The Curve is a state-of-the-art theatrical space that turns the standard theatre configuration on its head, exposing the behind-the-scenes production and construction of a spectacle to the public, making them part of the performance. The project dissolved the lines between stage and audience and sought to integrate the spectacles into the building's public areas, as well as into the city's life. It is also a landmark in the regeneration efforts of the St George's historical conservation area at the heart of Leicester's cultural boundaries, engaging the community and adapting itself to the variety of cultural needs.
The entirety of the external façade is made of double-glazed panels with horizontal metallic shades, allowing for views of the building's four storeys and the activities taking place within, such as in the rehearsal, music and dance rooms, as well as the lobby and auditoriums. Inside, circling the lobby, the glass façade of the workshops allows the public to witness the set construction and other technical processes. The L-shaped workshops are on the ground floor of the block and built in brick, which complements the local historical buildings to the north. This block, which is 4 storeys high, accommodates all the support functions for the spectacles, including administration. There is a walkway that allows for circulation on each floor, as well as views of the lobby, theatres and public areas. Both auditoriums, one seating 750 and the other, 350, are laid out on opposite ends of the central stage and were conceived as islands in the middle of the lobby. They are also visible from the outside.
The stage, lobby and pavement are on the same level and visually connected, making the theatrical experience an extension of the street. Metal shutters and moveable, soundproofed firewalls are used to open up the stage to either, or both, audiences, ensuring a diversity of configurations. There is no separation between on-and backstage; indeed, there is even the possibility of integrating the stage into the lobby such that it can be used for pedestrian circulation. Artists cross the lobby when coming from the dressing rooms to the stage, as do set objects and elements, integrating the public and the performance.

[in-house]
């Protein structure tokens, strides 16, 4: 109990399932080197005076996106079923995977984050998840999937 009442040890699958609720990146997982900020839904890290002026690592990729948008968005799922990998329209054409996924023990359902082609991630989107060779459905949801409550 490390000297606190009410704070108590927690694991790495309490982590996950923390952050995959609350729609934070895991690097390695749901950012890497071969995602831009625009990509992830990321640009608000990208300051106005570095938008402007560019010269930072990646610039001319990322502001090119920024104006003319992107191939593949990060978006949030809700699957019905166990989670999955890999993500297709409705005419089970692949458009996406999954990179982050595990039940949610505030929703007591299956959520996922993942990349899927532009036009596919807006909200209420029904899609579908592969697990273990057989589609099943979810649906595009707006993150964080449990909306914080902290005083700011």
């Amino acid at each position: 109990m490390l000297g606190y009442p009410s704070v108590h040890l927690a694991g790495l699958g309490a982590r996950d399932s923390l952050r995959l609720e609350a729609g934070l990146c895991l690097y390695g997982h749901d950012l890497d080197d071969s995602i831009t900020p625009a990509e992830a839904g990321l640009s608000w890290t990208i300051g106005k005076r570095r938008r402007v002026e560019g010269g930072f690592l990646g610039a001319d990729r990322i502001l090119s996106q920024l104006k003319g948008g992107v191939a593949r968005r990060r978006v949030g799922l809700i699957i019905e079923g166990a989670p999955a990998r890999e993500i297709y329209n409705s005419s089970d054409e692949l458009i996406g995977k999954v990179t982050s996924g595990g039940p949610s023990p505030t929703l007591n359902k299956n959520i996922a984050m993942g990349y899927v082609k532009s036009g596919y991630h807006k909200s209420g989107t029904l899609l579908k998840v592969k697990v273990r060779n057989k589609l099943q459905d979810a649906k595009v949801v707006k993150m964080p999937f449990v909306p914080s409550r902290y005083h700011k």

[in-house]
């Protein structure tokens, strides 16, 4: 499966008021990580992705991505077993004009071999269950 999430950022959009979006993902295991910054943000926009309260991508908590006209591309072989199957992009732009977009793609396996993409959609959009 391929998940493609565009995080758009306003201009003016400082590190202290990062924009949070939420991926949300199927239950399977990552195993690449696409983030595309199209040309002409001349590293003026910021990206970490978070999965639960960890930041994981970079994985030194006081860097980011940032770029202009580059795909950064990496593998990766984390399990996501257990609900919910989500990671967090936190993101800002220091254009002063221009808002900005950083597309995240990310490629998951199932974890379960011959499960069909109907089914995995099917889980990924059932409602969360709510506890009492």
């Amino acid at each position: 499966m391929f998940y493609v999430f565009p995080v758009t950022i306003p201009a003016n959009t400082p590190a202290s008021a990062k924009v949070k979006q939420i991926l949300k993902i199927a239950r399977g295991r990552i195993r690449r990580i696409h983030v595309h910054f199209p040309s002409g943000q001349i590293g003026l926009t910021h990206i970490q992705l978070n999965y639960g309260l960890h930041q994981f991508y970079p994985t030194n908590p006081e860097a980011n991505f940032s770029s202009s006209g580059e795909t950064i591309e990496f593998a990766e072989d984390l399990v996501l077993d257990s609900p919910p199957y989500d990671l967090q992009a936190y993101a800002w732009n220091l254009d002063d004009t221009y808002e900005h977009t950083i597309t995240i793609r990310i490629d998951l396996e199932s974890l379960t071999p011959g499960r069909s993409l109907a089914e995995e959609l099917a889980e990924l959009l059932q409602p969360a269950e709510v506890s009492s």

A mezzanine on the second floor, extending inward from the front of the building, provides access to the theatre's upper seats and views of the city or performances taking place in the lobby. On these occasions, the equipment is suspended from the railings. The lobby also features a café that is always open, making the Curve one of Leicester's social meeting points.
The complete brief called for: A 750-seater theatre; a 350-seater theatre; a stage; an orchestra pit; one technical space above the stage, and one below it; rehearsal rooms; dressing rooms; workshops and production areas; a recording studio; a ticket office; a lobby; a café; a restaurant; a kitchen; a lounge; a bar; offices; meeting rooms; lecture rooms.
The development process demanded that the architectural team conduct extensive research with the client regarding the brief to gain a detailed understanding of how each of a theatre's technical operations functions in relation to each other, so that the best positioning, layout, finishes and infrastructure of the spaces could be arrived at. The operational block, especially, saw the internal elevations developed for each environment on a case by case basis, along with the respective room data sheets that laid out the specific requirements.
The external envelope was thoroughly developed by specialists in order to optimise the building's thermal comfort and energy system. An acoustics consultant was also called in to work on all the spaces. In addition to these, and the architects, the other consultants that made up the multidisciplinary team included professionals from the following areas: structures, services and infrastructure, project management, budgets and quotes, and theatres.
The main contractor was hired during the draft design project development stage and participated in the value engineering process, resulting in significant cost benefits.